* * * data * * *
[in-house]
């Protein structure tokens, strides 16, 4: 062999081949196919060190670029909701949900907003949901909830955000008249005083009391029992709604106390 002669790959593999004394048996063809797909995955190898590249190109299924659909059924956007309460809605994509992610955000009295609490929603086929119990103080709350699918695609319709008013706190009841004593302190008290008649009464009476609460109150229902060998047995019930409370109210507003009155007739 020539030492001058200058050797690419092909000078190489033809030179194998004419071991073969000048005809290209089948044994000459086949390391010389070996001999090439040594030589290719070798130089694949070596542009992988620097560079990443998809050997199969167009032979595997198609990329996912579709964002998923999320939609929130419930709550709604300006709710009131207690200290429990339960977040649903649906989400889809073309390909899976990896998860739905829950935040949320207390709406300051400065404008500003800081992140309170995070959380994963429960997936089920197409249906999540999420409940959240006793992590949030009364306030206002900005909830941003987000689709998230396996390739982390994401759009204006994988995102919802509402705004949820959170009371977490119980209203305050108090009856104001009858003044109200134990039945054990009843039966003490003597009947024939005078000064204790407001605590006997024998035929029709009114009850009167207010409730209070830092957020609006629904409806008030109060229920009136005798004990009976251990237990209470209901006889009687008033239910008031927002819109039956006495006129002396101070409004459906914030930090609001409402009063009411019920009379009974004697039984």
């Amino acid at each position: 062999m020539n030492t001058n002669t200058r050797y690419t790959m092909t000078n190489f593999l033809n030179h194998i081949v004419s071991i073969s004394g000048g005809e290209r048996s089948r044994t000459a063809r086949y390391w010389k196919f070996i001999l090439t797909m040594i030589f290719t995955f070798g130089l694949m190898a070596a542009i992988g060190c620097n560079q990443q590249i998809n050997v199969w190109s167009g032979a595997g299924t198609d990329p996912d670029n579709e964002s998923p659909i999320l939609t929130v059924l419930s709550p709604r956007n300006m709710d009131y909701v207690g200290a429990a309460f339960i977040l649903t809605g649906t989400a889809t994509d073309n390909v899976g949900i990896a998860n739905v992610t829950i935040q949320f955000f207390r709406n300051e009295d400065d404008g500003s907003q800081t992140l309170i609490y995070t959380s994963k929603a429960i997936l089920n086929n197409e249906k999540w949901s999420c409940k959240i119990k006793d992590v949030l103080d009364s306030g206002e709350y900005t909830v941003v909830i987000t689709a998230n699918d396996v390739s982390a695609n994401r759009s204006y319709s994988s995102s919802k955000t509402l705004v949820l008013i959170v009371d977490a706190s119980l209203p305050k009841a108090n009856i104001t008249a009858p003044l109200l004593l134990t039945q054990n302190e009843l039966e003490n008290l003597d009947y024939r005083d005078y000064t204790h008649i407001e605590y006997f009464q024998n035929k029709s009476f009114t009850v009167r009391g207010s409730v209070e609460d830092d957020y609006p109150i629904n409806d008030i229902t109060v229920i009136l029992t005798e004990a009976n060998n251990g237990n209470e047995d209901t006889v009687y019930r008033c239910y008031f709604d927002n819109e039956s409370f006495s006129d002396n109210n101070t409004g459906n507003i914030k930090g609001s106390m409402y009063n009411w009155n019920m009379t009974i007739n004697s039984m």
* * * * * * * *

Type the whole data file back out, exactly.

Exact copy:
[in-house]
């Protein structure tokens, strides 16, 4: 062999081949196919060190670029909701949900907003949901909830955000008249005083009391029992709604106390 002669790959593999004394048996063809797909995955190898590249190109299924659909059924956007309460809605994509992610955000009295609490929603086929119990103080709350699918695609319709008013706190009841004593302190008290008649009464009476609460109150229902060998047995019930409370109210507003009155007739 020539030492001058200058050797690419092909000078190489033809030179194998004419071991073969000048005809290209089948044994000459086949390391010389070996001999090439040594030589290719070798130089694949070596542009992988620097560079990443998809050997199969167009032979595997198609990329996912579709964002998923999320939609929130419930709550709604300006709710009131207690200290429990339960977040649903649906989400889809073309390909899976990896998860739905829950935040949320207390709406300051400065404008500003800081992140309170995070959380994963429960997936089920197409249906999540999420409940959240006793992590949030009364306030206002900005909830941003987000689709998230396996390739982390994401759009204006994988995102919802509402705004949820959170009371977490119980209203305050108090009856104001009858003044109200134990039945054990009843039966003490003597009947024939005078000064204790407001605590006997024998035929029709009114009850009167207010409730209070830092957020609006629904409806008030109060229920009136005798004990009976251990237990209470209901006889009687008033239910008031927002819109039956006495006129002396101070409004459906914030930090609001409402009063009411019920009379009974004697039984």
């Amino acid at each position: 062999m020539n030492t001058n002669t200058r050797y690419t790959m092909t000078n190489f593999l033809n030179h194998i081949v004419s071991i073969s004394g000048g005809e290209r048996s089948r044994t000459a063809r086949y390391w010389k196919f070996i001999l090439t797909m040594i030589f290719t995955f070798g130089l694949m190898a070596a542009i992988g060190c620097n560079q990443q590249i998809n050997v199969w190109s167009g032979a595997g299924t198609d990329p996912d670029n579709e964002s998923p659909i999320l939609t929130v059924l419930s709550p709604r956007n300006m709710d009131y909701v207690g200290a429990a309460f339960i977040l649903t809605g649906t989400a889809t994509d073309n390909v899976g949900i990896a998860n739905v992610t829950i935040q949320f955000f207390r709406n300051e009295d400065d404008g500003s907003q800081t992140l309170i609490y995070t959380s994963k929603a429960i997936l089920n086929n197409e249906k999540w949901s999420c409940k959240i119990k006793d992590v949030l103080d009364s306030g206002e709350y900005t909830v941003v909830i987000t689709a998230n699918d396996v390739s982390a695609n994401r759009s204006y319709s994988s995102s919802k955000t509402l705004v949820l008013i959170v009371d977490a706190s119980l209203p305050k009841a108090n009856i104001t008249a009858p003044l109200l004593l134990t039945q054990n302190e009843l039966e003490n008290l003597d009947y024939r005083d005078y000064t204790h008649i407001e605590y006997f009464q024998n035929k029709s009476f009114t009850v009167r009391g207010s409730v209070e609460d830092d957020y609006p109150i629904n409806d008030i229902t109060v229920i009136l029992t005798e004990a009976n060998n251990g237990n209470e047995d209901t006889v009687y019930r008033c239910y008031f709604d927002n819109e039956s409370f006495s006129d002396n109210n101070t409004g459906n507003i914030k930090g609001s106390m409402y009063n009411w009155n019920m009379t009974i007739n004697s039984m």